An audit on radiation dose received by the paediatric population undergoing CT investigations at the Wits Academic Hospitals
Van der Merwe, Cornelis M.
Introduction: Diagnostic Reference Levels (DRL) is a crucial element of auditing radiation dosages in paediatric computed tomography (CT). Currently, there are no national paediatric CT DRLs in South Africa. Methods: Computed Tomography Dose Indexvolume (CTDIvol) and Dose Length Product (DLP) values were collected from paediatric CT examination done at two university hospitals, in patients aged 0 to 15 years. Four age groups were subcategorized. The 75th percentile of the data distribution was calculated for each CT examination type and age group and comparisons made using the quantile regression procedure. Results: During the retrospective audit from 1 November 2016 to 30 April 2017, a total of 1031 CT examinations were done. CT Brain examination was the most common examination done 755/1031 (72.23%), followed by CT of the abdomen 82/1031 (7.95%). There was increased DLP values in the afterhours categories at both hospitals with the largest increase compared to regular working hours in the age group 0-1 year (150.56%). In the 0-1-year age groups demonstrated higher values than expected for CT Abdomen and CT Chest. Discussion: The increased CTDIvol and DLP values for CT Abdomen and Chest in the 0-1-year group is most likely due to suboptimal protocols, and these should be reviewed. Strategies to limit radiation exposure in afterhours needs to be implemented. In comparison to international DRLs the radiation output levels compared favourably apart from the 0-1- year age category for CT Chest and CT Abdomen. Conclusion: CT body examination protocols for 0-1-year patients should be reviewed. In general, the proposed local DRLs compare favourably to international DRLs. The data of this study will be presented to the South African Society for Paediatric Imaging to aid in the establishment of national DRLs.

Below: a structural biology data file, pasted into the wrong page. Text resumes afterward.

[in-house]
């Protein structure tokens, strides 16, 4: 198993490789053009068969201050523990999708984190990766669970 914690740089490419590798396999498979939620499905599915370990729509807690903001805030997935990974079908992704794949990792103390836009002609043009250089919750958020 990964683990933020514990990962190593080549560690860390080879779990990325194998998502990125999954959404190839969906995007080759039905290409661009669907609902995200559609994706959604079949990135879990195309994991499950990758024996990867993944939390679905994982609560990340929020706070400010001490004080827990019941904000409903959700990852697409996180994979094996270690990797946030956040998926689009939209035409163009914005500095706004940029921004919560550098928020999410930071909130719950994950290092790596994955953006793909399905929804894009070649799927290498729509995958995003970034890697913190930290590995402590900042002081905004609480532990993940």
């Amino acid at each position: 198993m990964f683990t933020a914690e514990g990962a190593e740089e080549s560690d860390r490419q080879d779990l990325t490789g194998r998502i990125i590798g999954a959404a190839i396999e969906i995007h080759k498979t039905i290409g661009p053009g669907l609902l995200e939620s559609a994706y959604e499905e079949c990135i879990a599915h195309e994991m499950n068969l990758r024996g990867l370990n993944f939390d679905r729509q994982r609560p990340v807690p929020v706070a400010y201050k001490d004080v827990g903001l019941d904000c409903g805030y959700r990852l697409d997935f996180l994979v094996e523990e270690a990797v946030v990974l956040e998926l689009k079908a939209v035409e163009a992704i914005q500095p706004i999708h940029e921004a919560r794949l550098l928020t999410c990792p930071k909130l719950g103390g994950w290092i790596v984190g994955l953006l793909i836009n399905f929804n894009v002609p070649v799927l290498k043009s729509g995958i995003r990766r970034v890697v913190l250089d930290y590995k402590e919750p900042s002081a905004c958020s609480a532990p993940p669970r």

A research report submitted in fulfillment of the requirements for the degree of Masters of Medicine to the Faculty of Health Sciences, University of the Witwatersrand, Johannesburg, 2019